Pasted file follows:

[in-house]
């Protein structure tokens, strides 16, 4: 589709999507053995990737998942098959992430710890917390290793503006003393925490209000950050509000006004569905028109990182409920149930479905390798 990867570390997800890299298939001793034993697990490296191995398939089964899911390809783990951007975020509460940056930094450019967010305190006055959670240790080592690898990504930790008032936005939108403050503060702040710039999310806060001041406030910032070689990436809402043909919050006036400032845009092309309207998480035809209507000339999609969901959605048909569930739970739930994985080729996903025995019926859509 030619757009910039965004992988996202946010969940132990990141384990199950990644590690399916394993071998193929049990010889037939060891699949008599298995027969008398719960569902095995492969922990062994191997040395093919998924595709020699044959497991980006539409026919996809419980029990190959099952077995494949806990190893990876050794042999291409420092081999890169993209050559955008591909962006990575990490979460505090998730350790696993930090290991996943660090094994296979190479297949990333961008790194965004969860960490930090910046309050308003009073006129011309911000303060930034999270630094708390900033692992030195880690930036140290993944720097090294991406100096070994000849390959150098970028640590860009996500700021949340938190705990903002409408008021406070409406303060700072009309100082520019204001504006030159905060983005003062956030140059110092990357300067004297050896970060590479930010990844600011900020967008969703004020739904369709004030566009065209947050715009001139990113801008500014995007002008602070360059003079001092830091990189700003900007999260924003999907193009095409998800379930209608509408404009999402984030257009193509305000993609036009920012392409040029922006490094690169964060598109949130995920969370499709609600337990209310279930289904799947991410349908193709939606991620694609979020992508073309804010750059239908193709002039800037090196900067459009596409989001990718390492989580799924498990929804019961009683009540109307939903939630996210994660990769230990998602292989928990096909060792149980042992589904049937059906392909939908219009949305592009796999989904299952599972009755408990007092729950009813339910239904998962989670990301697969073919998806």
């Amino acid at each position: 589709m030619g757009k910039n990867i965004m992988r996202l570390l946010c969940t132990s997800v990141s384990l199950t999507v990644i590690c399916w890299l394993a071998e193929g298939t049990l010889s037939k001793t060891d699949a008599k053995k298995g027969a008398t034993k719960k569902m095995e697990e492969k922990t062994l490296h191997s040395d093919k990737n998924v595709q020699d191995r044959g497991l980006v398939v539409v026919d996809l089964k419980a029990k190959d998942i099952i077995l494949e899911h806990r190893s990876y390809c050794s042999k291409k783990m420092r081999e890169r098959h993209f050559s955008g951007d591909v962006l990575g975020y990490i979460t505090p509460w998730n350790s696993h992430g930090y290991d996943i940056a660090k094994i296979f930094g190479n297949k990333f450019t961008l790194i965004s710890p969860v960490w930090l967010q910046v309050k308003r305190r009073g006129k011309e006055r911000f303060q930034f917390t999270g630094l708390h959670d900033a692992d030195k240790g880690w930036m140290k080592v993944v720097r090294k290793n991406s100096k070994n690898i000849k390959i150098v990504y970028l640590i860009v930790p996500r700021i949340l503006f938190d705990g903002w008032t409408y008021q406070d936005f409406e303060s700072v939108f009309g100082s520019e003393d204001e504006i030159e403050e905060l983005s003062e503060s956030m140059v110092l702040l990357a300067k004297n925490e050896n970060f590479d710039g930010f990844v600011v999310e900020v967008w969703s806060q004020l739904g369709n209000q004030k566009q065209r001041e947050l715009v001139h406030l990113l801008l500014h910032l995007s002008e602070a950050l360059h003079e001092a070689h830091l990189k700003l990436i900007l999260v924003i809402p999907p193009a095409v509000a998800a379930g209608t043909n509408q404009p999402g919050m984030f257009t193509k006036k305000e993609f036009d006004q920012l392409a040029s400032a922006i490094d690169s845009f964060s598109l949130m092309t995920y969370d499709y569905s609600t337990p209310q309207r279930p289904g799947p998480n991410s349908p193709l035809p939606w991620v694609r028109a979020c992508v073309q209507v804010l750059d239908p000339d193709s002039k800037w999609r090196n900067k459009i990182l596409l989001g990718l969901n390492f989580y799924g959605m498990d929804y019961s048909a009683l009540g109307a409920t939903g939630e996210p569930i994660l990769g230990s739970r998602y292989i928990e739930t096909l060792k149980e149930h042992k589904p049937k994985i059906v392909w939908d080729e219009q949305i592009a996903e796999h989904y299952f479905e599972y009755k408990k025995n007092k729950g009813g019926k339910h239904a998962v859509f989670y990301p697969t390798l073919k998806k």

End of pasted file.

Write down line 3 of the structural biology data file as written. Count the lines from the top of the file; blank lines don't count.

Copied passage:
């Amino acid at each position: 589709m030619g757009k910039n990867i965004m992988r996202l570390l946010c969940t132990s997800v990141s384990l199950t999507v990644i590690c399916w890299l394993a071998e193929g298939t049990l010889s037939k001793t060891d699949a008599k053995k298995g027969a008398t034993k719960k569902m095995e697990e492969k922990t062994l490296h191997s040395d093919k990737n998924v595709q020699d191995r044959g497991l980006v398939v539409v026919d996809l089964k419980a029990k190959d998942i099952i077995l494949e899911h806990r190893s990876y390809c050794s042999k291409k783990m420092r081999e890169r098959h993209f050559s955008g951007d591909v962006l990575g975020y990490i979460t505090p509460w998730n350790s696993h992430g930090y290991d996943i940056a660090k094994i296979f930094g190479n297949k990333f450019t961008l790194i965004s710890p969860v960490w930090l967010q910046v309050k308003r305190r009073g006129k011309e006055r911000f303060q930034f917390t999270g630094l708390h959670d900033a692992d030195k240790g880690w930036m140290k080592v993944v720097r090294k290793n991406s100096k070994n690898i000849k390959i150098v990504y970028l640590i860009v930790p996500r700021i949340l503006f938190d705990g903002w008032t409408y008021q406070d936005f409406e303060s700072v939108f009309g100082s520019e003393d204001e504006i030159e403050e905060l983005s003062e503060s956030m140059v110092l702040l990357a300067k004297n925490e050896n970060f590479d710039g930010f990844v600011v999310e900020v967008w969703s806060q004020l739904g369709n209000q004030k566009q065209r001041e947050l715009v001139h406030l990113l801008l500014h910032l995007s002008e602070a950050l360059h003079e001092a070689h830091l990189k700003l990436i900007l999260v924003i809402p999907p193009a095409v509000a998800a379930g209608t043909n509408q404009p999402g919050m984030f257009t193509k006036k305000e993609f036009d006004q920012l392409a040029s400032a922006i490094d690169s845009f964060s598109l949130m092309t995920y969370d499709y569905s609600t337990p209310q309207r279930p289904g799947p998480n991410s349908p193709l035809p939606w991620v694609r028109a979020c992508v073309q209507v804010l750059d239908p000339d193709s002039k800037w999609r090196n900067k459009i990182l596409l989001g990718l969901n390492f989580y799924g959605m498990d929804y019961s048909a009683l009540g109307a409920t939903g939630e996210p569930i994660l990769g230990s739970r998602y292989i928990e739930t096909l060792k149980e149930h042992k589904p049937k994985i059906v392909w939908d080729e219009q949305i592009a996903e796999h989904y299952f479905e599972y009755k408990k025995n007092k729950g009813g019926k339910h239904a998962v859509f989670y990301p697969t390798l073919k998806k």